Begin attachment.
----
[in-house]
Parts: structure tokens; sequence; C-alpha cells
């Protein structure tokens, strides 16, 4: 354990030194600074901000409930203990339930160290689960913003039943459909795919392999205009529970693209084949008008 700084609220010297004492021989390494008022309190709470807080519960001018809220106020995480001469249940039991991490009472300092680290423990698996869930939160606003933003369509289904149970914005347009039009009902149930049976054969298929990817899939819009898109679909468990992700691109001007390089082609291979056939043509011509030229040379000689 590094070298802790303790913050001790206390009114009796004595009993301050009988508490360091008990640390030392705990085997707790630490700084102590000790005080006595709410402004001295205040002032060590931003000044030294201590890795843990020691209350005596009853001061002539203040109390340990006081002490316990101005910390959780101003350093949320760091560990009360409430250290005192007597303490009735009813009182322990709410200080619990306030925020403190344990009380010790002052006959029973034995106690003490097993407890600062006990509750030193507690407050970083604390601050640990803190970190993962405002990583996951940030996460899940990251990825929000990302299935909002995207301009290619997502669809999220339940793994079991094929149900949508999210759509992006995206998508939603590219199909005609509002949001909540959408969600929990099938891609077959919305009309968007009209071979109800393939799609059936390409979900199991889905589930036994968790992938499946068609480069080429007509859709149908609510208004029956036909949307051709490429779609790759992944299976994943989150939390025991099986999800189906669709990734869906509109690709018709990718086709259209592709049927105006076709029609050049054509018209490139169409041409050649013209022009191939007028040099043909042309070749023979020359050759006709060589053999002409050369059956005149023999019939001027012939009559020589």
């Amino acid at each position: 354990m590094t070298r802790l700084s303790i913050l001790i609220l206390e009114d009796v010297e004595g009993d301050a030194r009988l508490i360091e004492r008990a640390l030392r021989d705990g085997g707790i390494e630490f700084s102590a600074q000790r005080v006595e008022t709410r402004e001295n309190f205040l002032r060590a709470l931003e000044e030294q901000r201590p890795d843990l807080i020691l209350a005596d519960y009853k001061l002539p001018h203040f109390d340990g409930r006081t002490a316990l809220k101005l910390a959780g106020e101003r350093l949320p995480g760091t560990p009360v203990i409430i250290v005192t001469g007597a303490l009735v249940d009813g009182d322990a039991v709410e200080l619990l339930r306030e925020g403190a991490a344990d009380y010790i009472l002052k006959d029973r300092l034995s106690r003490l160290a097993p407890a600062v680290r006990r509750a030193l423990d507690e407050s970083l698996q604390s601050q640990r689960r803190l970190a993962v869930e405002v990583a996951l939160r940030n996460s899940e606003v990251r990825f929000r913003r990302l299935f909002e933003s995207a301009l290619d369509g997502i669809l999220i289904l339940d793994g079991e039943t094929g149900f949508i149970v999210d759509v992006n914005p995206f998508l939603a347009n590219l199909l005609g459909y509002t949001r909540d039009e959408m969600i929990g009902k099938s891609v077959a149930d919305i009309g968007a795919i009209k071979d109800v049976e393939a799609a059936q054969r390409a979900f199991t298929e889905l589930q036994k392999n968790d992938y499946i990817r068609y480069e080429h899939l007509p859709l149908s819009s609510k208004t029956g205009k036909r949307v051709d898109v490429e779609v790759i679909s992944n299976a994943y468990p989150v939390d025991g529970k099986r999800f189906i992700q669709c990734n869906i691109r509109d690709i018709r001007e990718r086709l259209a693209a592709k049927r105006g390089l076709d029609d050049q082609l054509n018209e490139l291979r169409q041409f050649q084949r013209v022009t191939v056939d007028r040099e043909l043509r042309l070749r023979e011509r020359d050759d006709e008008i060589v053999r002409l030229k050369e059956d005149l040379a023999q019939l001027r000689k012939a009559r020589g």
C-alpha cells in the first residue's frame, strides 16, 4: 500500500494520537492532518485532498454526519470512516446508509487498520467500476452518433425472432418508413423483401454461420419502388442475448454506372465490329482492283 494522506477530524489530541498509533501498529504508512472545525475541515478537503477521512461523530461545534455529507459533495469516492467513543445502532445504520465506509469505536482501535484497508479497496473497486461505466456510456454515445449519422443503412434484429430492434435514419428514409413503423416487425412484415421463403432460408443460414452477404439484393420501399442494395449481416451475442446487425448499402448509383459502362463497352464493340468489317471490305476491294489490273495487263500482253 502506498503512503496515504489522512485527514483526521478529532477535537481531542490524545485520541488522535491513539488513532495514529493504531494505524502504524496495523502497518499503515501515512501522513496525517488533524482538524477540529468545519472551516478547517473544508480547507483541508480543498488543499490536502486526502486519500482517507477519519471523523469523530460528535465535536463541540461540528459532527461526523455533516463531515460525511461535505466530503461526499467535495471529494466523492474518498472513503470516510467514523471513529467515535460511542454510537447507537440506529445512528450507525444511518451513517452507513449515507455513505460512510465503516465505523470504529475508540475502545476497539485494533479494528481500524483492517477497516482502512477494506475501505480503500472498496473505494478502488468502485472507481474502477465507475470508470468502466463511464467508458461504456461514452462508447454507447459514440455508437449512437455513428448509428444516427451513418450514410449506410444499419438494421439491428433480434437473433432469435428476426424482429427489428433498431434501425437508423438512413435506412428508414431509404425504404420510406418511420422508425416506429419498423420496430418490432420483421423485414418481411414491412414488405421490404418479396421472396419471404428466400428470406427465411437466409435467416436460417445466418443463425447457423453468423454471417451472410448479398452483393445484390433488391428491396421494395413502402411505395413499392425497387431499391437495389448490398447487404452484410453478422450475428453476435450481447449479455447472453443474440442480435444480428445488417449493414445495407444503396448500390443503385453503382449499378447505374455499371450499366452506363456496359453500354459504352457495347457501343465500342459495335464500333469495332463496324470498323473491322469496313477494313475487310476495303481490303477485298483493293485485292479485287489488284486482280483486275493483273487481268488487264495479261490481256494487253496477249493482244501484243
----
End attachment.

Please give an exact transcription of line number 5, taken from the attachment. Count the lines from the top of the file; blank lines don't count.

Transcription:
C-alpha cells in the first residue's frame, strides 16, 4: 500500500494520537492532518485532498454526519470512516446508509487498520467500476452518433425472432418508413423483401454461420419502388442475448454506372465490329482492283 494522506477530524489530541498509533501498529504508512472545525475541515478537503477521512461523530461545534455529507459533495469516492467513543445502532445504520465506509469505536482501535484497508479497496473497486461505466456510456454515445449519422443503412434484429430492434435514419428514409413503423416487425412484415421463403432460408443460414452477404439484393420501399442494395449481416451475442446487425448499402448509383459502362463497352464493340468489317471490305476491294489490273495487263500482253 502506498503512503496515504489522512485527514483526521478529532477535537481531542490524545485520541488522535491513539488513532495514529493504531494505524502504524496495523502497518499503515501515512501522513496525517488533524482538524477540529468545519472551516478547517473544508480547507483541508480543498488543499490536502486526502486519500482517507477519519471523523469523530460528535465535536463541540461540528459532527461526523455533516463531515460525511461535505466530503461526499467535495471529494466523492474518498472513503470516510467514523471513529467515535460511542454510537447507537440506529445512528450507525444511518451513517452507513449515507455513505460512510465503516465505523470504529475508540475502545476497539485494533479494528481500524483492517477497516482502512477494506475501505480503500472498496473505494478502488468502485472507481474502477465507475470508470468502466463511464467508458461504456461514452462508447454507447459514440455508437449512437455513428448509428444516427451513418450514410449506410444499419438494421439491428433480434437473433432469435428476426424482429427489428433498431434501425437508423438512413435506412428508414431509404425504404420510406418511420422508425416506429419498423420496430418490432420483421423485414418481411414491412414488405421490404418479396421472396419471404428466400428470406427465411437466409435467416436460417445466418443463425447457423453468423454471417451472410448479398452483393445484390433488391428491396421494395413502402411505395413499392425497387431499391437495389448490398447487404452484410453478422450475428453476435450481447449479455447472453443474440442480435444480428445488417449493414445495407444503396448500390443503385453503382449499378447505374455499371450499366452506363456496359453500354459504352457495347457501343465500342459495335464500333469495332463496324470498323473491322469496313477494313475487310476495303481490303477485298483493293485485292479485287489488284486482280483486275493483273487481268488487264495479261490481256494487253496477249493482244501484243